Often what candidates won’t say is more telling than what they want to talk about.
Consider Democrat gubernatorial front-runners Steve Sisolak and Chris Giunchigliani. Guns, education and abortion have been major campaign topics. Yet the candidates refuse to provide basic information about their policies, despite my requests.
Here are three questions Sisolak and Giunchigliani won’t answer.
1. How do you define assault rifles/weapons? Each of their gun control plans calls for banning high-capacity magazines and bump stocks. The most far-reaching proposal of each plan involves assault weapons. Sisolak says he wants to ban “assault weapons,” and Giunchigliani calls for a ban on “weapons of war, assault rifles or AR-15 style weapons.” But what qualifies as an assault weapon or assault rifle? Sisolak and Giunchigliani aren’t saying.
“There are very specific definitions in proposed legislation before Congress and proposed and enacted legislation in state capitals,” said Eric Hyers, Giunchigliani’s campaign manager.
That’s true, but those definitions vary dramatically. The 1994 assault weapons ban had such a narrow definition of “assault weapons” that it didn’t include many AR-15s. The current assault-weapons proposal, co-sponsored by 176 House Democrats, is so broad it would outlaw most rifles, including hunting rifles.
It also says something about the media that no one else — to the best of my knowledge — has asked that question. It’s like reporting that a Republican supports cutting taxes and not asking to which tax he or she is referring.
There’s a host of questions beyond that one. Do you support gun confiscation? Do you support banning semi-automatic handguns, which account for the vast majority of firearm murders? How would you implement the background check initiative, given that the FBI has repeatedly stated it won’t conduct the checks?
2. What taxes would you raise to pay for your education plan? Both Democratic candidates have called for a host of new education spending. Neither has a realistic plan to pay for it.
Sisolak has called for adjusting property tax caps, but that could just mean a technical fix that would generate almost no new revenue. That’s what county governments unsuccessfully proposed during the 2017 legislative session. Does he want to increase the 3 percent cap on resident property taxes or the 8 percent cap on commercial properties? If so, by how much?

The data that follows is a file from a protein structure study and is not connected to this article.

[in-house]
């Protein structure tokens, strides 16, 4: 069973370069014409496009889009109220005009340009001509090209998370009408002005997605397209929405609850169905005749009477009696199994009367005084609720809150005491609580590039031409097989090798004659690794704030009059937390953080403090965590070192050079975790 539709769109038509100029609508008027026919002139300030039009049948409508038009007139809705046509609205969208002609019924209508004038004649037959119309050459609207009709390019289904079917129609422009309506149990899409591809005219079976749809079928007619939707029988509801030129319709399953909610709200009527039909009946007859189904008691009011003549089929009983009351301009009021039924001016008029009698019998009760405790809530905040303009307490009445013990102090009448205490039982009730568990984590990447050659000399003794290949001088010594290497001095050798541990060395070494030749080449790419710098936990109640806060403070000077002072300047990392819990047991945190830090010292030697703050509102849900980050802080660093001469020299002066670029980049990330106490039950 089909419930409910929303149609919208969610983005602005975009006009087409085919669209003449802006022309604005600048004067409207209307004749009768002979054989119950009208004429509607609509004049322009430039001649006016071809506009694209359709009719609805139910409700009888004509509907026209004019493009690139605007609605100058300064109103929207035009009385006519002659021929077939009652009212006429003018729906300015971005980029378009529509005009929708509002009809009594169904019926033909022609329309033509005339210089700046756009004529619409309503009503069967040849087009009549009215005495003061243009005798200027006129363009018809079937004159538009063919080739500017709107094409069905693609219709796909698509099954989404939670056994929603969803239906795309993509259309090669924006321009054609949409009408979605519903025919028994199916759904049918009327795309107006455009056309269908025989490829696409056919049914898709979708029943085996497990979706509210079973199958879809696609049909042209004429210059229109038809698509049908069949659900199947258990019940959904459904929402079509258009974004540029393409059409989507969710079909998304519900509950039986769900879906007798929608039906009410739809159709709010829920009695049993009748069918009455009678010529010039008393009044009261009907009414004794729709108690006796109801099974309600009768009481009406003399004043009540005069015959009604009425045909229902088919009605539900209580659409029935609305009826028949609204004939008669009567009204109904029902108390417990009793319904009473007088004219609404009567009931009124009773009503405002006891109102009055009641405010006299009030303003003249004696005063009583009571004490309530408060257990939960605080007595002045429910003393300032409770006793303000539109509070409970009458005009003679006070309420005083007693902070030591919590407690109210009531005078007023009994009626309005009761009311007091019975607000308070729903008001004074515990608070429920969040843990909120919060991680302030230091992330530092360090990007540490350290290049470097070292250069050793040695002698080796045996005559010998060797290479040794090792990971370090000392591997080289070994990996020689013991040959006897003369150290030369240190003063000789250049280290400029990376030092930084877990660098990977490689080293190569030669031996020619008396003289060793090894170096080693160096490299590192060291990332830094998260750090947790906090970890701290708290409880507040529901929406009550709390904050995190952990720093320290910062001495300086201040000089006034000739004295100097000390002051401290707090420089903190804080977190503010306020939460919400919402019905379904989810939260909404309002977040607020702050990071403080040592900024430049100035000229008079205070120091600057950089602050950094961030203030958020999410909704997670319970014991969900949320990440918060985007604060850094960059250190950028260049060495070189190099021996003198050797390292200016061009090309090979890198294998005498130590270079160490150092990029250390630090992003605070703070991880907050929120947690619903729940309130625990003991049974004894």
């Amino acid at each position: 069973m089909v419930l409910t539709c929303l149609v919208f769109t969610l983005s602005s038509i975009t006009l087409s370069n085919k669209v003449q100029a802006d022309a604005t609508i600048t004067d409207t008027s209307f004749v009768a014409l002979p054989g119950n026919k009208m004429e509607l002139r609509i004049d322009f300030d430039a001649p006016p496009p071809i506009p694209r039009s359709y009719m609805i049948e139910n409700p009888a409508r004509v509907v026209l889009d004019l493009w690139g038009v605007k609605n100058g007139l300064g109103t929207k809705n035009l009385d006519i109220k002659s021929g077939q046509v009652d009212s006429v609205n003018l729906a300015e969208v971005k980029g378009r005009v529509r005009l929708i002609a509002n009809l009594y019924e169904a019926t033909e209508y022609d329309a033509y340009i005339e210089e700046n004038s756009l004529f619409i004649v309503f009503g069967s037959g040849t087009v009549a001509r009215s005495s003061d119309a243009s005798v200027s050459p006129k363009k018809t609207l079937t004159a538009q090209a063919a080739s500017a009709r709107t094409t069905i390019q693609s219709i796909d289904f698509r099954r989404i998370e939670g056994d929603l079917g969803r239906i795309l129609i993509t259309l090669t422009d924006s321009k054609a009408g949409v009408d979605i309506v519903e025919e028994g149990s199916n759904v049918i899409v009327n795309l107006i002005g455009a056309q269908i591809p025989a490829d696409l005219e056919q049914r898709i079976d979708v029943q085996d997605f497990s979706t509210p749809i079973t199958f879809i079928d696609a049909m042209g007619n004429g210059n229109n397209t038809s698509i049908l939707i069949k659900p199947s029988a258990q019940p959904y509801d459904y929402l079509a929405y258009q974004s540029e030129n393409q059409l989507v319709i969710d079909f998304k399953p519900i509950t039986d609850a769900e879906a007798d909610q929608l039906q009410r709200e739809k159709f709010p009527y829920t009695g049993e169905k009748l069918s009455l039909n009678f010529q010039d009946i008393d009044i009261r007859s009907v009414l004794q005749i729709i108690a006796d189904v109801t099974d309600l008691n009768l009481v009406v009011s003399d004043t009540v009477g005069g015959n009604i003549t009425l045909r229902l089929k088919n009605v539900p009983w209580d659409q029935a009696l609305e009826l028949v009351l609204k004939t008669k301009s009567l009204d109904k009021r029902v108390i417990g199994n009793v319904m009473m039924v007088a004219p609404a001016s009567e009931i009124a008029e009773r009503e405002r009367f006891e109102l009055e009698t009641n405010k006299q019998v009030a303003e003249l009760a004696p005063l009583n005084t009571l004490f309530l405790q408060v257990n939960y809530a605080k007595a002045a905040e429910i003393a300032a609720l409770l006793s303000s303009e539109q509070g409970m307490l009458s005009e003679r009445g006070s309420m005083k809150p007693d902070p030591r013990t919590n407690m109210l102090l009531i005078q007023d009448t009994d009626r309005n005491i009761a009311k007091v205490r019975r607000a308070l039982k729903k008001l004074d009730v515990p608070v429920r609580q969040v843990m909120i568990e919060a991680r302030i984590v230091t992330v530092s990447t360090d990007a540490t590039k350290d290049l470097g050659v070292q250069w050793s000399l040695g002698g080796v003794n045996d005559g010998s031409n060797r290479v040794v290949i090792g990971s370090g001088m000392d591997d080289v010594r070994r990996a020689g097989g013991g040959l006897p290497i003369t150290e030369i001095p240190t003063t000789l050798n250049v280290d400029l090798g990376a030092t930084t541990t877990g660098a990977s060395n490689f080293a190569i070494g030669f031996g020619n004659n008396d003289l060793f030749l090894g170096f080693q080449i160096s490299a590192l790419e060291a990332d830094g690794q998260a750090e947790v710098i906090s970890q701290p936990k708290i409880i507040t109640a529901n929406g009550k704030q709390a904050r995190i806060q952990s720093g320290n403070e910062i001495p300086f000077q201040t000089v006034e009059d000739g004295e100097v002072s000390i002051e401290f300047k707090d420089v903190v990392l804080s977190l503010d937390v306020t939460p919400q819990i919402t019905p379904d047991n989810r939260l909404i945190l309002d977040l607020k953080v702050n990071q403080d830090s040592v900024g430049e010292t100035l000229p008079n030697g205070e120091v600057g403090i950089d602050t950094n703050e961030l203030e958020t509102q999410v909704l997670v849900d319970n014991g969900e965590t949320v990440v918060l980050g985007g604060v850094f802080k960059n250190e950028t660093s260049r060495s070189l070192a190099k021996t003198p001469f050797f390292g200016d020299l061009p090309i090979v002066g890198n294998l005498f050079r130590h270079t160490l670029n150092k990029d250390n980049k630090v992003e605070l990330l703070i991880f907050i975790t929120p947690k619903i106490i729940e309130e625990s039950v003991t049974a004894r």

Giunchigliani has given more specifics, but her main proposal — adjusting the property tax upon the sale of a home — requires a constitutional amendment. The earliest voters could approve that is 2020. That won’t pay for new spending in 2019.
These details show that property tax talk is little more than a distraction from the other taxes they’d need to raise. Which taxes do they seek to increase?
3. Do you support taxpayer-funded abortions? Both candidates have taken extreme positions on killing pre-born children — including supporting partial-birth abortion. Sisolak has even flip-flopped on this. As late as February of this year, Sisolak said he opposed late-term abortion. Now he opposes any restrictions.
Both candidates have also pledged to funnel taxpayer dollars to groups such as Planned Parenthood for family planning services.
There’s one big issue left — taxpayer-funded abortion. Last year, Illinois Democrats passed, and the Republican governor signed, a bill requiring state taxpayers to pay for abortions through Medicaid.
If Democrats control both houses of the Legislature and the governor’s mansion, expect a similar push here. Voters deserve to know where candidates stand on this issue.
There’s also a fourth question that Sisolak won’t answer. Would you sign a bill overturning Nevada’s status as a right-to-work state? Giunchigliani has already embraced such a position. Democrat primary voters would be interested in that answer.
Next week, Sisolak and Giunchigliani are meeting for two televised debates. The moderators should make sure voters get the answers to these questions.